Every tree or shrub is a very important plant in its own way. Each has an original profile made up of genetic and other information, which tells us everything that we should know about how to cultivate and care for that plant. One fact might stand out from the rest, giving the tree or shrub an exclusive character.
Great Visitor Attraction
Visitors to Tombstone, Arizona marvel at "the world's largest rose tree." The Lady Banks rose tree (Rosa banksiae) boasts a massive 8,000-square-foot canopy and a trunk that is more than 14 feet in girth. In April every year, clusters of white roses blossom on interwoven canes. This spectacular tree dates back to 1885, when Mary Gee, a homesick young bride from Scotland, received cuttings as a gift. In addition to Arizona, the Lady Banks rose tree grows throughout the southern United States. Its name honors Dorothea Banks, the wife of the renowned British botanist, Sir Joseph Banks.
Sage (Salvia officinalis) is an aromatic evergreen shrub that is a particular favorite of herb gardeners worldwide. It serves us all well in stuffings for poultry, rabbit, fish, sausage and meatloaf. This shrub exhibits oblong gray-green leaves and blue and purple summer blooms on short spikes. For the best results, plant sage about 1/8 inch deep and make sure that the soil stays moist during the early growing period. Harvest the sage before flowers appear. Gather the sprigs and set them to dry in a cool place, before separating the leaves from the stems. Make sure this shrub sits in well-drained soil and full sun. The sage shrub can grow to heights of about 3 feet.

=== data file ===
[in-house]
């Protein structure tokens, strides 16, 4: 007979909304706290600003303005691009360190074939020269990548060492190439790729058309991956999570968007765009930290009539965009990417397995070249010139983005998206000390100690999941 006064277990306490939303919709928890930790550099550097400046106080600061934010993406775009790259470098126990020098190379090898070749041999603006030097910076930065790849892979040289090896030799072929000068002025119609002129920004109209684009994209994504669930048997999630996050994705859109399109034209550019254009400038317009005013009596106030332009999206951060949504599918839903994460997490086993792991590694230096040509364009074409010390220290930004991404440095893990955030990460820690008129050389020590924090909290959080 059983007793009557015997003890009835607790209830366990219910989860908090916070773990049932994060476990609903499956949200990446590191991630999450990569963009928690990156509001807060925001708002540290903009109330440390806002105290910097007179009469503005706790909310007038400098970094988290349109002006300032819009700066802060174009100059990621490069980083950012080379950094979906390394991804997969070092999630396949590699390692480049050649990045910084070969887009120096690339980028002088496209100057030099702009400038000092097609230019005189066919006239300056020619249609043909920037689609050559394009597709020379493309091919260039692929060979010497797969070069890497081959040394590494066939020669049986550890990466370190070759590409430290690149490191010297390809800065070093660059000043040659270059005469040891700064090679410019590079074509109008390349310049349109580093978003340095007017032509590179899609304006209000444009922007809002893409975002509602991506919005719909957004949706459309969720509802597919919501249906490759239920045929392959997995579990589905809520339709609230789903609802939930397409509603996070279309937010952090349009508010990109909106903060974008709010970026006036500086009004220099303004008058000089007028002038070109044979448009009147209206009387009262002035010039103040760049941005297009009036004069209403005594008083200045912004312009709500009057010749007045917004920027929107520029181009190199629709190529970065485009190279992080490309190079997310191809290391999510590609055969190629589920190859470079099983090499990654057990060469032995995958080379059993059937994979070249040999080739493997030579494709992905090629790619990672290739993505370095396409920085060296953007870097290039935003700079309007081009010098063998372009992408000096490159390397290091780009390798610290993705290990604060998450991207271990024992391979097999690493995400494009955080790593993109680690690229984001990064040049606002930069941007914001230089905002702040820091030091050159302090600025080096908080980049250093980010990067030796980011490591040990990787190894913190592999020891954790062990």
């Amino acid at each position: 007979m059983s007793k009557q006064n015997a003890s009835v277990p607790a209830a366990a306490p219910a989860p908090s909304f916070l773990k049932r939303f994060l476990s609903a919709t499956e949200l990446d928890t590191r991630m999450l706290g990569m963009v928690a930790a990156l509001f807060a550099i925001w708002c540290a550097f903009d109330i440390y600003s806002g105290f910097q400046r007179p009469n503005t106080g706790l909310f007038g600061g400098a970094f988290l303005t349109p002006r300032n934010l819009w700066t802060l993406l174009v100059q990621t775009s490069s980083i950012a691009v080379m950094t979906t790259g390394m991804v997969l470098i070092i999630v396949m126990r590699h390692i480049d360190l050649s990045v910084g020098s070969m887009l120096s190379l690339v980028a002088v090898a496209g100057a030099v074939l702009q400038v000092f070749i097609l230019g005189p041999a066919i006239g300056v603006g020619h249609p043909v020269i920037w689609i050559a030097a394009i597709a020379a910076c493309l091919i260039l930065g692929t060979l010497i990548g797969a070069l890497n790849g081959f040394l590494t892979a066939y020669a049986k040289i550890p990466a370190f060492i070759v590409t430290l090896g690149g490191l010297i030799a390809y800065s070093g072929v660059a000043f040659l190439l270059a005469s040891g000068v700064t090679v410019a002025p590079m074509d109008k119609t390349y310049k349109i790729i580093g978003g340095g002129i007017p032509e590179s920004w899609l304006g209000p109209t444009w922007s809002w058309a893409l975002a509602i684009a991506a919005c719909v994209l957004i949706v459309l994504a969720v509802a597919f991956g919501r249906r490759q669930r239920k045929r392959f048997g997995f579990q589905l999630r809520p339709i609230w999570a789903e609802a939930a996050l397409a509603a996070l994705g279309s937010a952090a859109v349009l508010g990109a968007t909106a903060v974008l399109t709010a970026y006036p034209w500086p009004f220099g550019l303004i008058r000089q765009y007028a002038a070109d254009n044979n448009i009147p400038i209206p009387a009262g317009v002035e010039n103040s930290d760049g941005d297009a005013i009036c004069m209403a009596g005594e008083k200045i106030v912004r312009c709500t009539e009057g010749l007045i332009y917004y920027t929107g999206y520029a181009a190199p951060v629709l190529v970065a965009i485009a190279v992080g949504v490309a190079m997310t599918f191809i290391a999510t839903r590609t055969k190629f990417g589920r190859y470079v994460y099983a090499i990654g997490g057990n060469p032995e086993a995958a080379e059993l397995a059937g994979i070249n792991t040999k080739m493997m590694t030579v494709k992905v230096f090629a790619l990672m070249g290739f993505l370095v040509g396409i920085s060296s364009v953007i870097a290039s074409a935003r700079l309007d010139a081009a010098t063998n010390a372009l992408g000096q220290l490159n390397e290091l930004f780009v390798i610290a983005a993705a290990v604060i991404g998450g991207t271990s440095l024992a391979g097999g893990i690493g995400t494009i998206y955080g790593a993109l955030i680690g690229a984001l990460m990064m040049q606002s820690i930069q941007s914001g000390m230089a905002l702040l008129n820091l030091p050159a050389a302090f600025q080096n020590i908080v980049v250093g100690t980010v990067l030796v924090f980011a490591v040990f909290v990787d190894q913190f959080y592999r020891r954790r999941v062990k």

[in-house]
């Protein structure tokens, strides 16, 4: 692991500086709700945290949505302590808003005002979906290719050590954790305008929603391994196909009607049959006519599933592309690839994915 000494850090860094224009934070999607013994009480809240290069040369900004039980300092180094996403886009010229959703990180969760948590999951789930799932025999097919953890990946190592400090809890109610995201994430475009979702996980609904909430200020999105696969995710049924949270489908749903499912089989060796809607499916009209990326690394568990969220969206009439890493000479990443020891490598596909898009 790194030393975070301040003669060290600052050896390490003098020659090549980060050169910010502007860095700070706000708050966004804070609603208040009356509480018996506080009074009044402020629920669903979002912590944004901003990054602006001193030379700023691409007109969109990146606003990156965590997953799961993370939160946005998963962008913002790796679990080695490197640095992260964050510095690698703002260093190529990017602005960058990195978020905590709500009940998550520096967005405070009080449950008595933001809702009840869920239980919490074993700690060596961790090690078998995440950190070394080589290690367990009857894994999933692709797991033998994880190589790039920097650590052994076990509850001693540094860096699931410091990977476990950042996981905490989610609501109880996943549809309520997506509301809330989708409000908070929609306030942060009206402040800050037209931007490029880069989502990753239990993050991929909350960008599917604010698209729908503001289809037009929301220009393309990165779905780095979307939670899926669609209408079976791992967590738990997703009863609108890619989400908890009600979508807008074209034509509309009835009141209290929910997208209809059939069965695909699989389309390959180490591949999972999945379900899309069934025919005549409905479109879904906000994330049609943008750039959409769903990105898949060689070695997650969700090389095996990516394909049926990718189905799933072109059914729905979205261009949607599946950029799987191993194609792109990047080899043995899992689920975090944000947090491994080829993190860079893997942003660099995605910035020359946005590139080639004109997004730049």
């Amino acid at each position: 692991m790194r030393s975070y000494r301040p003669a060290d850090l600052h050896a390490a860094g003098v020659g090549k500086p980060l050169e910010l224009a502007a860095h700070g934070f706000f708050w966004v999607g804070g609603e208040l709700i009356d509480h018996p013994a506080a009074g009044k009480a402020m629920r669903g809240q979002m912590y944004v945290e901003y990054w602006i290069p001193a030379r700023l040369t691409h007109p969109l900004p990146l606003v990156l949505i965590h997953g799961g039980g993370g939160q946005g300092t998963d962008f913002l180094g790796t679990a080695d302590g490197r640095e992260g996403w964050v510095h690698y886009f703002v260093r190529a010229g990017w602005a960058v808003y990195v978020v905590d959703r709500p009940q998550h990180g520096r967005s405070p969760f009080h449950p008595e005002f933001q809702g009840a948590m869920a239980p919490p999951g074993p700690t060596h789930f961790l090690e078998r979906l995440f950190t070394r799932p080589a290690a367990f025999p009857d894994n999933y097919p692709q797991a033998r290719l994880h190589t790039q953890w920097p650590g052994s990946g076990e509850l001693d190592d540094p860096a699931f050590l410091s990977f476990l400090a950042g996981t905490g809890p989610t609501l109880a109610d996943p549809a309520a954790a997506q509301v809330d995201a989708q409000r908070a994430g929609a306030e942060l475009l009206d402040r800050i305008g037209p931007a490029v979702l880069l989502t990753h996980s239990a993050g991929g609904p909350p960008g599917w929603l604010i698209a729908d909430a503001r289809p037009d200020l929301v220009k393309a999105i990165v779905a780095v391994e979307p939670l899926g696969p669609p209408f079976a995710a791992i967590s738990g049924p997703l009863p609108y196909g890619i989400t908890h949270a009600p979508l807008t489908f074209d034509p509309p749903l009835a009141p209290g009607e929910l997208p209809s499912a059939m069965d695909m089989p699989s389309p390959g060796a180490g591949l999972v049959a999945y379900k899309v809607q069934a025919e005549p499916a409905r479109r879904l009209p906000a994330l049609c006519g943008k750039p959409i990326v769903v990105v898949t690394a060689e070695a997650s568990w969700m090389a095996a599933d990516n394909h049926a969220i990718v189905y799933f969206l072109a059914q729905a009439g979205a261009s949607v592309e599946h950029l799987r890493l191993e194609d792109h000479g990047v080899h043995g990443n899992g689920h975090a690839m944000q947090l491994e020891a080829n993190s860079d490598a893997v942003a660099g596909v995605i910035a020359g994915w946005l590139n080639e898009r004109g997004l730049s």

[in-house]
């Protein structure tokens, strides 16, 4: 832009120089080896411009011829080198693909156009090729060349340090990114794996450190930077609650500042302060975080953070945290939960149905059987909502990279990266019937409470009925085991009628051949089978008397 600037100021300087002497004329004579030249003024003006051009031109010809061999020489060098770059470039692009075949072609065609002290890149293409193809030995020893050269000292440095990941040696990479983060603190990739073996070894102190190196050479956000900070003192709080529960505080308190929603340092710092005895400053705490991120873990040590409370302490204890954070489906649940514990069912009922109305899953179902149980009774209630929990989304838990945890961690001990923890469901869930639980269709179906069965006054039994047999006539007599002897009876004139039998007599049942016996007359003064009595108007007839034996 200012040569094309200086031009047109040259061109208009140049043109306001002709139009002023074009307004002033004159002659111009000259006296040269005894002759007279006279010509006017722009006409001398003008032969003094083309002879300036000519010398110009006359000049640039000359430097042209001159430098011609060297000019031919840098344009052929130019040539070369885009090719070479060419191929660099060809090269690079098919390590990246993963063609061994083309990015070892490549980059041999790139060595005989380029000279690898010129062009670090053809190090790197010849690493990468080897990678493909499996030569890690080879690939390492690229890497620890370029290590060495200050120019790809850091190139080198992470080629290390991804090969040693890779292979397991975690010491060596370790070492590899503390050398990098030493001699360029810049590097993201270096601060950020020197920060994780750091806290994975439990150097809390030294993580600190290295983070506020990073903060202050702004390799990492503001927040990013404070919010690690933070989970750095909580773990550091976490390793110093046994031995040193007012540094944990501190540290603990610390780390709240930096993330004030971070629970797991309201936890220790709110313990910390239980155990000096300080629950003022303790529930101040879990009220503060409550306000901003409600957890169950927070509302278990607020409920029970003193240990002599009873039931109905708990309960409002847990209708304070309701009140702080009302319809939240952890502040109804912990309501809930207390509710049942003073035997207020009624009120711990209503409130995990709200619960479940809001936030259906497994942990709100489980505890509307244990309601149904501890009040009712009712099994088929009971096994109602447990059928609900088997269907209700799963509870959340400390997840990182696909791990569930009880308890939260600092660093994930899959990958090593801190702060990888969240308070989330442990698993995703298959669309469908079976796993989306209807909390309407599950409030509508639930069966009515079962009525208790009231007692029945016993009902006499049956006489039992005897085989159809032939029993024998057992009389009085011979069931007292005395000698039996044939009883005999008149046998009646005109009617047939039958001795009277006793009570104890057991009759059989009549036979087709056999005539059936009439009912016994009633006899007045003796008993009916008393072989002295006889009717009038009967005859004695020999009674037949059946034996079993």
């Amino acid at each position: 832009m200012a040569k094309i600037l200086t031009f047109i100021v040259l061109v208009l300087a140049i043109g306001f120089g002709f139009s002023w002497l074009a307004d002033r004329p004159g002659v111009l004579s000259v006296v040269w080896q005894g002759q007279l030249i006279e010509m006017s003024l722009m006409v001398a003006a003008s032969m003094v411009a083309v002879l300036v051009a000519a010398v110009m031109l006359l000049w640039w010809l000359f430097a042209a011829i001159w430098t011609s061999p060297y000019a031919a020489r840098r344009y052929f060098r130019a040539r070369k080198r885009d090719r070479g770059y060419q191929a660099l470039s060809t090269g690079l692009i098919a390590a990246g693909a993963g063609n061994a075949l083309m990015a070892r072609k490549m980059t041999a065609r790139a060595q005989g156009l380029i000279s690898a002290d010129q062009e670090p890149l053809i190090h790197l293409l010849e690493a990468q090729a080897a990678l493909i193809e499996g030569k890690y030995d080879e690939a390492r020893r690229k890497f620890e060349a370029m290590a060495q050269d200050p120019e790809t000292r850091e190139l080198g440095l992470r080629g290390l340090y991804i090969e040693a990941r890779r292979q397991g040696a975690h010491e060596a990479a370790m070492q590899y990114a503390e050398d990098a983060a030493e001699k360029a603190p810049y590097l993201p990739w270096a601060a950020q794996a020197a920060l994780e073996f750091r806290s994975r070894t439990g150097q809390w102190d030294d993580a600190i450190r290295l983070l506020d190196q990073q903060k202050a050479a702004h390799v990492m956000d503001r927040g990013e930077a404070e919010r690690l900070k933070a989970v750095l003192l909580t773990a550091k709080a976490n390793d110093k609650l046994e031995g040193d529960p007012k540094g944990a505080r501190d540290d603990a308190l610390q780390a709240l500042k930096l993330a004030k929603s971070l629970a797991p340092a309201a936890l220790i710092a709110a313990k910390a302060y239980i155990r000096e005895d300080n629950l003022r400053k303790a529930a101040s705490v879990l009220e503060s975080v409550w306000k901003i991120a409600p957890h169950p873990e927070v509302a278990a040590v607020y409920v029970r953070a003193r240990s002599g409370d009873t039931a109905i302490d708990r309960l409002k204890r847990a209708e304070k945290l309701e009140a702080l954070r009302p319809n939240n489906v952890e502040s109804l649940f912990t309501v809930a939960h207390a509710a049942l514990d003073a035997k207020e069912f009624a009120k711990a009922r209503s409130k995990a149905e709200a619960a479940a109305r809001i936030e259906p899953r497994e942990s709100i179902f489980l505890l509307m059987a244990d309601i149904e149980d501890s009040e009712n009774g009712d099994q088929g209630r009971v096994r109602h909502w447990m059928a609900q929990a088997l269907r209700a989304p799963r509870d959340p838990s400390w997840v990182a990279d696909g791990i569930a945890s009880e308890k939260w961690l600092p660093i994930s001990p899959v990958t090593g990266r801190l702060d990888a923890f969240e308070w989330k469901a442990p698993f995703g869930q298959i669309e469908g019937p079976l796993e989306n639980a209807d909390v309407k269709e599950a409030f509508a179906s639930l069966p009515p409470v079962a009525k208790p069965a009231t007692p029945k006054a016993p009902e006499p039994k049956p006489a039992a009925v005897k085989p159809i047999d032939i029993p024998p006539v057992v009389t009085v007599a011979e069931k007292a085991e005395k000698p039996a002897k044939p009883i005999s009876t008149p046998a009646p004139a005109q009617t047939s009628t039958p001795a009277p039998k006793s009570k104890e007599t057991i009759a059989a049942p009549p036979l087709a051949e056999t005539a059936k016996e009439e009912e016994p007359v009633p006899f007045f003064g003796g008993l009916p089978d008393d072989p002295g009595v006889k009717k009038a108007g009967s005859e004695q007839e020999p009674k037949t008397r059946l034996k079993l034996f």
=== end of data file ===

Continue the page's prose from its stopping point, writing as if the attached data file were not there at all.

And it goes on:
As its name suggests, the lion's ear or wild dagga (Leonotis leonurus) is native to South Africa. It is a fast growing grasslands shrub, reaching heights of about 10 feet. The corolla bears a close resemblance to the fuzzy ears of a lion. This plant features long, narrow leaves and clusters of bright orange, apricot or white flowers that bloom in the fall. Lion's ear thrives in well-drained, loamy soil and needs ample water in the summer. It provides a traditional remedy for snake bite, as well as other ailments from fever to dysentery, according to the PlantzAfrica website.
The peacock is the national bird of India, and the peacock flower (Caesalpinia pulcherrima) is a native perennial shrub. The plant's clustered, red-orange or yellow blooms grow on very long and straight stems. The peacock flower thrives in full sun, well drained soil and a tropical climate. It is a member of the Gulmohar family.
The banyan or barh tree (Ficus bengalensis) is the national tree of India. It can grow to about 60 feet in height and over 100 years old, exhibiting large leaves, small blossoms and cherry-like fruit. Its branches produce shoots that root and create new tree trunks. Over time, one tree becomes a formidable banyan network. The banyan is a member of the Moraceae family.